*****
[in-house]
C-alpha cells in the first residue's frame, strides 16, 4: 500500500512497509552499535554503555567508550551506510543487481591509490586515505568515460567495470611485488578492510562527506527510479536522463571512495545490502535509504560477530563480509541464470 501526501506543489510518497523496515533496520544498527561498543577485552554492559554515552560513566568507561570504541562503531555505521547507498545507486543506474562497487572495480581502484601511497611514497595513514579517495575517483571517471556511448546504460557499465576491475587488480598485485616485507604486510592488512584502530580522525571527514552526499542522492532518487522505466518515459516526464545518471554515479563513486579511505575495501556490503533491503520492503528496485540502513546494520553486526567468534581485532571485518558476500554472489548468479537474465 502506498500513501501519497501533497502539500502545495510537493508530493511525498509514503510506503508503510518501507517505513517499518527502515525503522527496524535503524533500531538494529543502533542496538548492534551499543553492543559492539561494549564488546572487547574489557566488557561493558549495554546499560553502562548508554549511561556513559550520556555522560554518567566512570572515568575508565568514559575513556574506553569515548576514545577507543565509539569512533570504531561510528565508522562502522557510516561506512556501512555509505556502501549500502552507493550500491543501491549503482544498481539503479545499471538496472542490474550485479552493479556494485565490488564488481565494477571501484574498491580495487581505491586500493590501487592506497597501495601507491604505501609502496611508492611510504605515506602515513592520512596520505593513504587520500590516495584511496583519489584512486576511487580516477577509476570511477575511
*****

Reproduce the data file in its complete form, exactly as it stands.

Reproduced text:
[in-house]
C-alpha cells in the first residue's frame, strides 16, 4: 500500500512497509552499535554503555567508550551506510543487481591509490586515505568515460567495470611485488578492510562527506527510479536522463571512495545490502535509504560477530563480509541464470 501526501506543489510518497523496515533496520544498527561498543577485552554492559554515552560513566568507561570504541562503531555505521547507498545507486543506474562497487572495480581502484601511497611514497595513514579517495575517483571517471556511448546504460557499465576491475587488480598485485616485507604486510592488512584502530580522525571527514552526499542522492532518487522505466518515459516526464545518471554515479563513486579511505575495501556490503533491503520492503528496485540502513546494520553486526567468534581485532571485518558476500554472489548468479537474465 502506498500513501501519497501533497502539500502545495510537493508530493511525498509514503510506503508503510518501507517505513517499518527502515525503522527496524535503524533500531538494529543502533542496538548492534551499543553492543559492539561494549564488546572487547574489557566488557561493558549495554546499560553502562548508554549511561556513559550520556555522560554518567566512570572515568575508565568514559575513556574506553569515548576514545577507543565509539569512533570504531561510528565508522562502522557510516561506512556501512555509505556502501549500502552507493550500491543501491549503482544498481539503479545499471538496472542490474550485479552493479556494485565490488564488481565494477571501484574498491580495487581505491586500493590501487592506497597501495601507491604505501609502496611508492611510504605515506602515513592520512596520505593513504587520500590516495584511496583519489584512486576511487580516477577509476570511477575511